Personalized e-gov portal moves closer to launch

typing hands

A digital one-stop shop for citizen interaction with government is one step closer to going live., a proposed personalized government information and services portal, is seeking authorization to collect information on users, per a notice in the Aug. 13 Federal Register. The portal is designed to be a password protected personal account that can be used to sign into government websites and connect with information and resources across federal, state and local government.

It is being developed as a project of the Presidential Innovation Fellows program, under the auspices of the Office of Citizen Services and Innovative Technologies at the General Services Administration.

President Obama touted the project as government's answer to e-commerce in a July 8 speech announcing plans for a technology-driven, evidence-based management agenda. "Today, for example, many online shopping websites help fill in some of your information so you don't have to enter it every time you log in. As a consequence, we're working on a project called MyUSA that will save you time by doing the same thing with government forms. And if you're applying for federal benefits, we think you should be able to track the status of your application in real time, just like you can follow location of a package all the way to your doorstep."

In order to fulfill the vision sketched in Obama's speech, MyUSA needs to clear a few technical and regulatory hurdles. Some of the digital tools have been built. Agencies can now access a MyUSA application programming interface to help them build out web services and a tool for posting government forms. The framework for the MyUSA account is in place, and the service is currently accepting email addresses from prospective users, but it's still too early to create and access accounts.

The next step appears to be authorization to collect and share information from users. The profile information MyUSA proposes to collect is name, phone number, home address, gender, marital status, and information about military service, education, and whether a user owns a small business. This will allow for users to auto-populate government forms with their own personal information, as Obama promised in his speech. The information collection is voluntary, and users will be able to specify whether their profile information can be shared among government agencies.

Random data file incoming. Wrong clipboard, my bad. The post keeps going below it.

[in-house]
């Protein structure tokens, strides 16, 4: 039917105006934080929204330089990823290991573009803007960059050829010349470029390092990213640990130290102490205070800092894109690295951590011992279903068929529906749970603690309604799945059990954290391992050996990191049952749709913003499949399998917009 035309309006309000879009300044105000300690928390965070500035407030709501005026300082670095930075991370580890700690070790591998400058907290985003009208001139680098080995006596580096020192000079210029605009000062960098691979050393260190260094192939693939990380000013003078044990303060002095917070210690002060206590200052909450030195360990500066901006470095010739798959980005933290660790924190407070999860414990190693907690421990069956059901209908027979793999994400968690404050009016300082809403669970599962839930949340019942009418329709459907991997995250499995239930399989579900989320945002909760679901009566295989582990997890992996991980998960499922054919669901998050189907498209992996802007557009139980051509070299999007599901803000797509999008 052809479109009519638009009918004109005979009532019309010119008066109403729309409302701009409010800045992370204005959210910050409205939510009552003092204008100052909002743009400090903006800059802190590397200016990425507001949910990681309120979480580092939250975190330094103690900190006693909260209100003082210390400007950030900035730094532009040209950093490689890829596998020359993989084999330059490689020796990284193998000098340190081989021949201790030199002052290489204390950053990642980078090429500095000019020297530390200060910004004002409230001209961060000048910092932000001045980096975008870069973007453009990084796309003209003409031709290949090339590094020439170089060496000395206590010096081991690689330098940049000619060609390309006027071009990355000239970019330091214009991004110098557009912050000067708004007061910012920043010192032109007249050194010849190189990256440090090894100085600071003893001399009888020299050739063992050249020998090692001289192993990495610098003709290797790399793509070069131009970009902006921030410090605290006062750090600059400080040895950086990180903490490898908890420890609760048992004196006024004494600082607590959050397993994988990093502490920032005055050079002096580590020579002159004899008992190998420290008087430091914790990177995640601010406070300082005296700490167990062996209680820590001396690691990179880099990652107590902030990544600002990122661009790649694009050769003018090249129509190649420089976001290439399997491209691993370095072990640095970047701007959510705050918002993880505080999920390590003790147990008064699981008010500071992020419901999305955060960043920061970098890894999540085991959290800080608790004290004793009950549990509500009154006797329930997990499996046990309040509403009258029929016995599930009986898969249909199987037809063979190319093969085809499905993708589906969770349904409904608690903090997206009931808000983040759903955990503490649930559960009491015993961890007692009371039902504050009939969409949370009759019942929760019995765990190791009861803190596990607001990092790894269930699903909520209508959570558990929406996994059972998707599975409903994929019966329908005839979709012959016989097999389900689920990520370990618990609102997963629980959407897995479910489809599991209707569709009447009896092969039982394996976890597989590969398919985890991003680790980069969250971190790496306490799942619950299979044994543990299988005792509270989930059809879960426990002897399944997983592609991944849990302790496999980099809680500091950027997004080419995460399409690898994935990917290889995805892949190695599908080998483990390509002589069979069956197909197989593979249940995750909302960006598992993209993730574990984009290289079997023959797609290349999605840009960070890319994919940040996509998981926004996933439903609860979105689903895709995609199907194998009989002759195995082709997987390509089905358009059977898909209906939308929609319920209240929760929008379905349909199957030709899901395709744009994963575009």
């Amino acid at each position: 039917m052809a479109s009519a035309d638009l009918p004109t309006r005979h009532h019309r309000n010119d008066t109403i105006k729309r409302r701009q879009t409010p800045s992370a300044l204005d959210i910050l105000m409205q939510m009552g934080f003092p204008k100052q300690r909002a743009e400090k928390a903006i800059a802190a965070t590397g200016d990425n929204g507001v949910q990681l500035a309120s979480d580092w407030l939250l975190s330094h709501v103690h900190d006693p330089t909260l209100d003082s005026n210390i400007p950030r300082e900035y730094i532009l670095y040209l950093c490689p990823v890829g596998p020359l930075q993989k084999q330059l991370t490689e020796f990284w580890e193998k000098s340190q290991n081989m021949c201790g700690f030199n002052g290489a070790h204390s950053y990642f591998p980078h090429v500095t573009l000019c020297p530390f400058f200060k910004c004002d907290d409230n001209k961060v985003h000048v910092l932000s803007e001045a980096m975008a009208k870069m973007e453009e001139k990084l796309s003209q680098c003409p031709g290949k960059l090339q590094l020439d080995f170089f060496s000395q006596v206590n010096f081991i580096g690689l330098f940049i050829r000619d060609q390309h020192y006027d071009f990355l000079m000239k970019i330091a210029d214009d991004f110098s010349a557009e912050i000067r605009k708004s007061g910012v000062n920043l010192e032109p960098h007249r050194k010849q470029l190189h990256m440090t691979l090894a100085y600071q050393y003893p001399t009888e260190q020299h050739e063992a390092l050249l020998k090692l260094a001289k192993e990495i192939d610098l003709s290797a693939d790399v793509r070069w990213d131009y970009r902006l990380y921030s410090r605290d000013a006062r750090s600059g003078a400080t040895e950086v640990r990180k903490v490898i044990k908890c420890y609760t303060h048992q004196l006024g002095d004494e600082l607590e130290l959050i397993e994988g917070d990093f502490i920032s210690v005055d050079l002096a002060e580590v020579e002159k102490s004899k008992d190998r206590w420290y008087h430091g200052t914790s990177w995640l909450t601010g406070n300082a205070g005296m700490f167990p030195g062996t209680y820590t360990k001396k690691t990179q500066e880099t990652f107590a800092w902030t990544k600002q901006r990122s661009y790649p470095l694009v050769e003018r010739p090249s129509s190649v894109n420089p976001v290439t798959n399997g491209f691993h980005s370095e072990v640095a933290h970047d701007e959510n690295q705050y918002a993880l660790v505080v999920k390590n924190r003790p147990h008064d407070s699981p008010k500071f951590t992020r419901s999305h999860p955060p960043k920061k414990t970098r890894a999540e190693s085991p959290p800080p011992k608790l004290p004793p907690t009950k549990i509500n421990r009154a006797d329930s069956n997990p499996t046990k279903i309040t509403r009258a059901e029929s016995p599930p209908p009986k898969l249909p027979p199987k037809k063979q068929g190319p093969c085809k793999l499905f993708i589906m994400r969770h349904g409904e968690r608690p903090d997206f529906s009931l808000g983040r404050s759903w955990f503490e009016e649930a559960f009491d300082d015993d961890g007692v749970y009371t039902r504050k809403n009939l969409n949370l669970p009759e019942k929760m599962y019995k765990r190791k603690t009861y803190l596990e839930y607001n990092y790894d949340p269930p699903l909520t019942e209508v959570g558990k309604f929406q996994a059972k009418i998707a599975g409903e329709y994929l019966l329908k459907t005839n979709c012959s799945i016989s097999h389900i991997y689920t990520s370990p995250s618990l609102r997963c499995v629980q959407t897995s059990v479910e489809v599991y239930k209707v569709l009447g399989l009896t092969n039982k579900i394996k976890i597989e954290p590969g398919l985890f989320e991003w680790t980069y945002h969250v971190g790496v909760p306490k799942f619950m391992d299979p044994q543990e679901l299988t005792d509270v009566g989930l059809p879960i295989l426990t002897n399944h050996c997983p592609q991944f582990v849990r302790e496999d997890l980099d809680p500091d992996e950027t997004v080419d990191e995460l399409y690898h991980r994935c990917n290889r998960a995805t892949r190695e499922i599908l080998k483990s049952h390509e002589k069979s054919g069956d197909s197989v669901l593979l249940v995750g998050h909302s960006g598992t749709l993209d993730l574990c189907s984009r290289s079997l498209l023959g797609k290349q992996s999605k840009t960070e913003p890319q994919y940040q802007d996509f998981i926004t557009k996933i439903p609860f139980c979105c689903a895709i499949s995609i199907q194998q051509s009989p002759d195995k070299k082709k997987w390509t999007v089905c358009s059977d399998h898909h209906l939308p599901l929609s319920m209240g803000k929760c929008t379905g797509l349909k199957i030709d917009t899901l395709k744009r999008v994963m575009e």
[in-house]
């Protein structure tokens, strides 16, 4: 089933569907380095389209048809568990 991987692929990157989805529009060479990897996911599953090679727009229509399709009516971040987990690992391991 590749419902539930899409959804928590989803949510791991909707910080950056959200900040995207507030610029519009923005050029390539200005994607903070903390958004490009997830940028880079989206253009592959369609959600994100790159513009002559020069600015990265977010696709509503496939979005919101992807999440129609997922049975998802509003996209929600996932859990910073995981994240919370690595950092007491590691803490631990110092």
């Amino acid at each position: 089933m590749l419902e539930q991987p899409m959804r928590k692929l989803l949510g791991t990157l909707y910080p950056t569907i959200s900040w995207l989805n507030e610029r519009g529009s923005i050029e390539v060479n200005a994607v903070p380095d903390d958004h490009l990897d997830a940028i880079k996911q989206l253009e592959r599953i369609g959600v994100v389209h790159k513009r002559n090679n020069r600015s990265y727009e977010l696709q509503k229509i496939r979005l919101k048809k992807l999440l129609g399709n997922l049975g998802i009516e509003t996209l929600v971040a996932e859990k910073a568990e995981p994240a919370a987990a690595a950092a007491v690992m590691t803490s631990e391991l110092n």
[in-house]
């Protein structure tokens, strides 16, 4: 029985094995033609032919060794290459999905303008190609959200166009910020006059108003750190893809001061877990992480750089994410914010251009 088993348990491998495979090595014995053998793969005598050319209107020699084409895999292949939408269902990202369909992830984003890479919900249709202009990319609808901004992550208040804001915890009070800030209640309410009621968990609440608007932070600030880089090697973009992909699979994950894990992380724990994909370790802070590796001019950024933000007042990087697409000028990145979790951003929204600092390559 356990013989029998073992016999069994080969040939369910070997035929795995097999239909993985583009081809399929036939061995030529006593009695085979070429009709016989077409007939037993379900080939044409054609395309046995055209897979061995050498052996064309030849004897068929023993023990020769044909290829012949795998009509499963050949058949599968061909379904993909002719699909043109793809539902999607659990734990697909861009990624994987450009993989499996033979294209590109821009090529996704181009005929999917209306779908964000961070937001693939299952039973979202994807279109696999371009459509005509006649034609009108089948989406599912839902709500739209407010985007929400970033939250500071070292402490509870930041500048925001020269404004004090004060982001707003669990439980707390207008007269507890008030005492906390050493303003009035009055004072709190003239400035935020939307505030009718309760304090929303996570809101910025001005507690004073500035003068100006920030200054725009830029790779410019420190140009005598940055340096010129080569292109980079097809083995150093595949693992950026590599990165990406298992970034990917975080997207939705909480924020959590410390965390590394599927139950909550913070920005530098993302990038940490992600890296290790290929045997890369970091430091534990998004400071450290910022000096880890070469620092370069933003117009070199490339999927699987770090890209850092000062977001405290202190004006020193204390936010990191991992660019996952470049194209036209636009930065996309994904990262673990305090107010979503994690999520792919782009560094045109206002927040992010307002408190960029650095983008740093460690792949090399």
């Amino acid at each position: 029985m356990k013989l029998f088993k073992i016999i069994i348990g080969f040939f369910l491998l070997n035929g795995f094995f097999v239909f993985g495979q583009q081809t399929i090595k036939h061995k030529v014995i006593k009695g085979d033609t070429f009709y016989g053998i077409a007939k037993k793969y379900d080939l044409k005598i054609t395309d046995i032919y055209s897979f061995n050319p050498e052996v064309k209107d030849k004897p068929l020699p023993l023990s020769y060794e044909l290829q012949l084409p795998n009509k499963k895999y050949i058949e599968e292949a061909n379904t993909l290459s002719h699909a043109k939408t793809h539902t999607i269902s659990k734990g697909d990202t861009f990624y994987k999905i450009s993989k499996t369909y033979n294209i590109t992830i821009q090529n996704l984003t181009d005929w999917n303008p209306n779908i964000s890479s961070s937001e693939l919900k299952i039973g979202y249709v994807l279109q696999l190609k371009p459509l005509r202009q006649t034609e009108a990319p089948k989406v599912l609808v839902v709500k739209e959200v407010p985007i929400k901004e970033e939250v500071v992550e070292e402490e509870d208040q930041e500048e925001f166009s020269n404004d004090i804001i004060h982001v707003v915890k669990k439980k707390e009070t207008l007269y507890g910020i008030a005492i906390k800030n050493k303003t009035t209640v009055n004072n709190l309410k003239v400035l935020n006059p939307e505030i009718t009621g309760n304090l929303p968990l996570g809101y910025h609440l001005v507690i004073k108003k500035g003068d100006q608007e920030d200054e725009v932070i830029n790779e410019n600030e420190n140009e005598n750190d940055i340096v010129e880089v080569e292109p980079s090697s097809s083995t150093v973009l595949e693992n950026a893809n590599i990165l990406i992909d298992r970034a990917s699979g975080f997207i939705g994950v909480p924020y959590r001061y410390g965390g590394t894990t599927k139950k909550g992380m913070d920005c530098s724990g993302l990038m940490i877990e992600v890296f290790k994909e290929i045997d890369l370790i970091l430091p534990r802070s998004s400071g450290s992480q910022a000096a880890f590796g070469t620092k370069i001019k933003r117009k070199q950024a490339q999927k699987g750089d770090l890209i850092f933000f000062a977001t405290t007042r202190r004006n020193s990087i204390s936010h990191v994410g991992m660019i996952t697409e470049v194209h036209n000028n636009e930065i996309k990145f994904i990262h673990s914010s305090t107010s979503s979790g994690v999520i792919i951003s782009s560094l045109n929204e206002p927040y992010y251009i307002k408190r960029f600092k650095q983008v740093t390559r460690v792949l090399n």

A GSA staffer said the project has been advancing on the technical side as well as in terms of policy, but there's no publicly disclosed date for launch. Comments on the proposed information collection are being accepted through Oct. 15.


About the Author

Adam Mazmanian is executive editor of FCW.

Before joining the editing team, Mazmanian was an FCW staff writer covering Congress, government-wide technology policy, health IT and the Department of Veterans Affairs. Prior to joining FCW, Mr. Mazmanian was technology correspondent for National Journal and served in a variety of editorial at B2B news service SmartBrief. Mazmanian started his career as an arts reporter and critic, and has contributed reviews and articles to the Washington Post, the Washington City Paper, Newsday, Architect magazine, and other publications. He was an editorial assistant and staff writer at the now-defunct New York Press and arts editor at the online network in the 1990s, and was a weekly contributor of music and film reviews to the Washington Times from 2007 to 2014.

Click here for previous articles by Mazmanian. Connect with him on Twitter at @thisismaz.

FCW in Print

In the latest issue: Looking back on three decades of big stories in federal IT.


  • Anne Rung -- Commerce Department Photo

    Exit interview with Anne Rung

    The government's departing top acquisition official said she leaves behind a solid foundation on which to build more effective and efficient federal IT.

  • Charles Phalen

    Administration appoints first head of NBIB

    The National Background Investigations Bureau announced the appointment of its first director as the agency prepares to take over processing government background checks.

  • Sen. James Lankford (R-Okla.)

    Senator: Rigid hiring process pushes millennials from federal work

    Sen. James Lankford (R-Okla.) said agencies are missing out on younger workers because of the government's rigidity, particularly its protracted hiring process.

  • FCW @ 30 GPS

    FCW @ 30

    Since 1987, FCW has covered it all -- the major contracts, the disruptive technologies, the picayune scandals and the many, many people who make federal IT function. Here's a look back at six of the most significant stories.

  • Shutterstock image.

    A 'minibus' appropriations package could be in the cards

    A short-term funding bill is expected by Sept. 30 to keep the federal government operating through early December, but after that the options get more complicated.

  • Defense Secretary Ash Carter speaks at the TechCrunch Disrupt conference in San Francisco

    DOD launches new tech hub in Austin

    The DOD is opening a new Defense Innovation Unit Experimental office in Austin, Texas, while Congress debates legislation that could defund DIUx.

Reader comments

Please post your comments here. Comments are moderated, so they may not appear immediately after submitting. We will not post comments that we consider abusive or off-topic.

Please type the letters/numbers you see above

More from 1105 Public Sector Media Group